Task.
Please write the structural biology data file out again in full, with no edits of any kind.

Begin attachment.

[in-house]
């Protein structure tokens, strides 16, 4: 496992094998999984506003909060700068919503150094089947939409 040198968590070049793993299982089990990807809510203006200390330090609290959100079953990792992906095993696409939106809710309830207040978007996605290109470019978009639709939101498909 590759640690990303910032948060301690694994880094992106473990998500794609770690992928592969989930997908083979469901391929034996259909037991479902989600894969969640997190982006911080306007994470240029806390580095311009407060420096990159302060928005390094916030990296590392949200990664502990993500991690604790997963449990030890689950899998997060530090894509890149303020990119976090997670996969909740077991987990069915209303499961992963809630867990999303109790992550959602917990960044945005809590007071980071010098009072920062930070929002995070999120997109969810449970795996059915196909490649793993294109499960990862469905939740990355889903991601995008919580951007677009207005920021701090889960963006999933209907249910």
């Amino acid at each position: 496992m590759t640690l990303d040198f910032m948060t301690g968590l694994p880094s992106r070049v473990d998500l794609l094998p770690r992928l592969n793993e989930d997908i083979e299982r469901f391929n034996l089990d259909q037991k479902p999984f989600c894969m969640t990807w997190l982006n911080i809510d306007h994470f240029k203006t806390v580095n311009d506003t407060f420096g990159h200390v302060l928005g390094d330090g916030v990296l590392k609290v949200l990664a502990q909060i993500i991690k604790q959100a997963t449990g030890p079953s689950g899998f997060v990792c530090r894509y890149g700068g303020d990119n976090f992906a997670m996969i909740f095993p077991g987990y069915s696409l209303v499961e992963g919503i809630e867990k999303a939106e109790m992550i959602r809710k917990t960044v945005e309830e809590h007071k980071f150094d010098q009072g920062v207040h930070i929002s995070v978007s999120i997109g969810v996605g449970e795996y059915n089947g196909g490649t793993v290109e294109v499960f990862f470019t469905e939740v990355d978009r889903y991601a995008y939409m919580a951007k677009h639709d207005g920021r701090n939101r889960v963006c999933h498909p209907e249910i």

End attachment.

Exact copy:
[in-house]
């Protein structure tokens, strides 16, 4: 496992094998999984506003909060700068919503150094089947939409 040198968590070049793993299982089990990807809510203006200390330090609290959100079953990792992906095993696409939106809710309830207040978007996605290109470019978009639709939101498909 590759640690990303910032948060301690694994880094992106473990998500794609770690992928592969989930997908083979469901391929034996259909037991479902989600894969969640997190982006911080306007994470240029806390580095311009407060420096990159302060928005390094916030990296590392949200990664502990993500991690604790997963449990030890689950899998997060530090894509890149303020990119976090997670996969909740077991987990069915209303499961992963809630867990999303109790992550959602917990960044945005809590007071980071010098009072920062930070929002995070999120997109969810449970795996059915196909490649793993294109499960990862469905939740990355889903991601995008919580951007677009207005920021701090889960963006999933209907249910």
């Amino acid at each position: 496992m590759t640690l990303d040198f910032m948060t301690g968590l694994p880094s992106r070049v473990d998500l794609l094998p770690r992928l592969n793993e989930d997908i083979e299982r469901f391929n034996l089990d259909q037991k479902p999984f989600c894969m969640t990807w997190l982006n911080i809510d306007h994470f240029k203006t806390v580095n311009d506003t407060f420096g990159h200390v302060l928005g390094d330090g916030v990296l590392k609290v949200l990664a502990q909060i993500i991690k604790q959100a997963t449990g030890p079953s689950g899998f997060v990792c530090r894509y890149g700068g303020d990119n976090f992906a997670m996969i909740f095993p077991g987990y069915s696409l209303v499961e992963g919503i809630e867990k999303a939106e109790m992550i959602r809710k917990t960044v945005e309830e809590h007071k980071f150094d010098q009072g920062v207040h930070i929002s995070v978007s999120i997109g969810v996605g449970e795996y059915n089947g196909g490649t793993v290109e294109v499960f990862f470019t469905e939740v990355d978009r889903y991601a995008y939409m919580a951007k677009h639709d207005g920021r701090n939101r889960v963006c999933h498909p209907e249910i």